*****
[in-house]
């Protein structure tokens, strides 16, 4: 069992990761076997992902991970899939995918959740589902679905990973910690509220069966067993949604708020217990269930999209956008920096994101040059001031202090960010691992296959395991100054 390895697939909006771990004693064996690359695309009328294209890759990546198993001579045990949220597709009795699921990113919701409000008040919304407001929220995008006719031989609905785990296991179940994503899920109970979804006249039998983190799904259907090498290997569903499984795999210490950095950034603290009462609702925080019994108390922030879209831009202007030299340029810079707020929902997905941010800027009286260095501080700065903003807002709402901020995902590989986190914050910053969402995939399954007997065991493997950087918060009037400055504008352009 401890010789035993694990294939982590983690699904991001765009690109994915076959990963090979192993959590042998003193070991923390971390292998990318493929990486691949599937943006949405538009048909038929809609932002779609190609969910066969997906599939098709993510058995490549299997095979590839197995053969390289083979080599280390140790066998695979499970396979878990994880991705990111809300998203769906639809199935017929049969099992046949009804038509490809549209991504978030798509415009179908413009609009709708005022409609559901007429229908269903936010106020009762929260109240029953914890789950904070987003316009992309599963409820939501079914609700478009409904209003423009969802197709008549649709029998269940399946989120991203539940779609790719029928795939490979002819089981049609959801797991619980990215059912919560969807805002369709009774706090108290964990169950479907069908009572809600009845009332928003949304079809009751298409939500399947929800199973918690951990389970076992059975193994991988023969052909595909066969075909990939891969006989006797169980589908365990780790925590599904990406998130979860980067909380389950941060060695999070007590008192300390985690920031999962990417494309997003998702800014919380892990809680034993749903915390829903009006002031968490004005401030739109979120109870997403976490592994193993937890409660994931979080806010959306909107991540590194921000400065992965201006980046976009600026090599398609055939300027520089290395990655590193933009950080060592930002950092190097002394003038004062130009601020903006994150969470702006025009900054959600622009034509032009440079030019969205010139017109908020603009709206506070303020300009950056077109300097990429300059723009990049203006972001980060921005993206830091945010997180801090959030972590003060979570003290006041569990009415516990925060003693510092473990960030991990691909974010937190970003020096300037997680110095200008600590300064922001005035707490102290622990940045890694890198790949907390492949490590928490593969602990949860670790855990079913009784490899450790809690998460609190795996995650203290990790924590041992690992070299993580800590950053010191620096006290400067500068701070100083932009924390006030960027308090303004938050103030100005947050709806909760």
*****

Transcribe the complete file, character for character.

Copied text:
[in-house]
């Protein structure tokens, strides 16, 4: 069992990761076997992902991970899939995918959740589902679905990973910690509220069966067993949604708020217990269930999209956008920096994101040059001031202090960010691992296959395991100054 390895697939909006771990004693064996690359695309009328294209890759990546198993001579045990949220597709009795699921990113919701409000008040919304407001929220995008006719031989609905785990296991179940994503899920109970979804006249039998983190799904259907090498290997569903499984795999210490950095950034603290009462609702925080019994108390922030879209831009202007030299340029810079707020929902997905941010800027009286260095501080700065903003807002709402901020995902590989986190914050910053969402995939399954007997065991493997950087918060009037400055504008352009 401890010789035993694990294939982590983690699904991001765009690109994915076959990963090979192993959590042998003193070991923390971390292998990318493929990486691949599937943006949405538009048909038929809609932002779609190609969910066969997906599939098709993510058995490549299997095979590839197995053969390289083979080599280390140790066998695979499970396979878990994880991705990111809300998203769906639809199935017929049969099992046949009804038509490809549209991504978030798509415009179908413009609009709708005022409609559901007429229908269903936010106020009762929260109240029953914890789950904070987003316009992309599963409820939501079914609700478009409904209003423009969802197709008549649709029998269940399946989120991203539940779609790719029928795939490979002819089981049609959801797991619980990215059912919560969807805002369709009774706090108290964990169950479907069908009572809600009845009332928003949304079809009751298409939500399947929800199973918690951990389970076992059975193994991988023969052909595909066969075909990939891969006989006797169980589908365990780790925590599904990406998130979860980067909380389950941060060695999070007590008192300390985690920031999962990417494309997003998702800014919380892990809680034993749903915390829903009006002031968490004005401030739109979120109870997403976490592994193993937890409660994931979080806010959306909107991540590194921000400065992965201006980046976009600026090599398609055939300027520089290395990655590193933009950080060592930002950092190097002394003038004062130009601020903006994150969470702006025009900054959600622009034509032009440079030019969205010139017109908020603009709206506070303020300009950056077109300097990429300059723009990049203006972001980060921005993206830091945010997180801090959030972590003060979570003290006041569990009415516990925060003693510092473990960030991990691909974010937190970003020096300037997680110095200008600590300064922001005035707490102290622990940045890694890198790949907390492949490590928490593969602990949860670790855990079913009784490899450790809690998460609190795996995650203290990790924590041992690992070299993580800590950053010191620096006290400067500068701070100083932009924390006030960027308090303004938050103030100005947050709806909760």